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Pulmonary Procedures |

Lung Transplantation From Donation After Cardiac Death: A Systematic Review and Meta-analysis

Dustin Krutsinger, MD; Amy Blevins, MA; Michael Eberlein, MD
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University of Iowa, Iowa City, IA


Chest. 2014;146(4_MeetingAbstracts):724A. doi:10.1378/chest.1989300
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Abstract

SESSION TITLE: Hot Topics in Pulmonary & Critical Care

SESSION TYPE: Original Investigation Slide

PRESENTED ON: Sunday, October 26, 2014 at 01:30 PM - 03:00 PM

PURPOSE: Lung transplantation (LTx) represents a unique lifesaving therapy for patients suffering from endstage lung disease. Listing of patients in need of LTx has been constantly increasing, but the number of organ donors has remained mostly static. There is increasing experience with using lungs from donation after cardiac death (DCD) for LTx. It is unclear, if LTx after DCD is associated with differences in survival of LTx recipients compared to traditional donation after brain death (DBD), as the available literature consists of small, mostly single center studies. We sought to perform a systematic review of the available literature and a meta-analysis to compare survival outcomes among recipients of organs donated following DCD to organs donated following DBD.

METHODS: An extensive search of multiple databases using subject headings and keywords was performed. Search also consisted of reviewing selected article’s reference lists, hand sorting and contacting authors of selected studies for updated data. Inclusion criteria consisted of full text articles with 1 year survival data after LTx among both controlled donation after DCD and DBD cohorts and greater than 5 DCD transplants. One year survival after LTx was examined using meta-analysis.

RESULTS: 519 unique citations were found with the above search strategy. 58 were selected for full text review. 10 studies met our inclusion criteria for systematic review and 5 studies met our inclusion criteria for meta-analysis. All studies were observational cohort studies. Across individual studies there was no significant difference in 1 year survival after LTx between DCD and DBD cohorts. No significant heterogeneity was seen for 1 year mortality (I2= 0%; P = 0.658). In a pooled analysis of the 5 studies there was no significant difference in risk of death at 1 year after LTx with DCD vs DBD (RR 0.66, 95% CI 0.38-1.15, p = 0.15).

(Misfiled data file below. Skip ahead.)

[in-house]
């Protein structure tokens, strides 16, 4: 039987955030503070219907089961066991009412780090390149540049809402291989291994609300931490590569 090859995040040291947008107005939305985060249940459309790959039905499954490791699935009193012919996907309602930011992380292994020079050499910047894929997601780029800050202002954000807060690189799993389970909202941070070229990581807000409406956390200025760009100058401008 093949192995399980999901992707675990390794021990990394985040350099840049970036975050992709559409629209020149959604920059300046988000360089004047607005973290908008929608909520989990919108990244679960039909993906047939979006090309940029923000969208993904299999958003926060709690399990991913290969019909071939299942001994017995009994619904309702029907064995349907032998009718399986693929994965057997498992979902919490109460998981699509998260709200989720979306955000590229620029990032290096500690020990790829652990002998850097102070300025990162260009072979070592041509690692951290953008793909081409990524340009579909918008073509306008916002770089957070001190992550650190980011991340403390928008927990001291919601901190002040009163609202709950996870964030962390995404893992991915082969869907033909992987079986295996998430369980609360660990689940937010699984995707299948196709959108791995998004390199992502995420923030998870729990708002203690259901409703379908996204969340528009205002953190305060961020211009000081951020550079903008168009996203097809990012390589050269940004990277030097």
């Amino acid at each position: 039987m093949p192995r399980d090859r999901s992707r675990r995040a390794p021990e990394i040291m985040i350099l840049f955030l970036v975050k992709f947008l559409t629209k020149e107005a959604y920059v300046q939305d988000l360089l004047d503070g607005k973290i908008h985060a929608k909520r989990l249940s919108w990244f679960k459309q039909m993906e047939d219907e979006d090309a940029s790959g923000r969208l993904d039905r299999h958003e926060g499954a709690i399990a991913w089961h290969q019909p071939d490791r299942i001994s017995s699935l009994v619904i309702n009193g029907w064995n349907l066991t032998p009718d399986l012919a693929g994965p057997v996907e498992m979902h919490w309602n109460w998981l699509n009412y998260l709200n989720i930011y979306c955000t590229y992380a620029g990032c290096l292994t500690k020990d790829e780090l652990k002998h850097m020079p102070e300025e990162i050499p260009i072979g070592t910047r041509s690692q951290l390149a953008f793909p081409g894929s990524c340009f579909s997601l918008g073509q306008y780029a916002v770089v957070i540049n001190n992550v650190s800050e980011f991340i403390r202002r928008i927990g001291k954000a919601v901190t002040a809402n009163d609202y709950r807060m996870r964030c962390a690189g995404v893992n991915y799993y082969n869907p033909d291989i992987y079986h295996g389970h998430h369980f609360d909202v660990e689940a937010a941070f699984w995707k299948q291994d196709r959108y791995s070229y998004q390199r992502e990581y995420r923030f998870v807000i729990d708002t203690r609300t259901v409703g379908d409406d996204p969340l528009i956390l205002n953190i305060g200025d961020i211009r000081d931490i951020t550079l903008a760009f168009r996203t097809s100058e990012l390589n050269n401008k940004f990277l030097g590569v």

CONCLUSIONS: Survival following lung transplantation from donation after cardiac death is comparable to donation after brain death in observational cohort studies. Donation after cardiac death appears to be a safe and effective method to expand the donor pool.

CLINICAL IMPLICATIONS: Use of organs following determination of cardiac death for lung transplant has been slow to increase, due in part to concern about ischemic injury impacting organ function. This study adds to the body of evidence and supports the use of these organs as a safe and effective method to expand the donor pool for lung transplantion.

DISCLOSURE: The following authors have nothing to disclose: Dustin Krutsinger, Amy Blevins, Michael Eberlein

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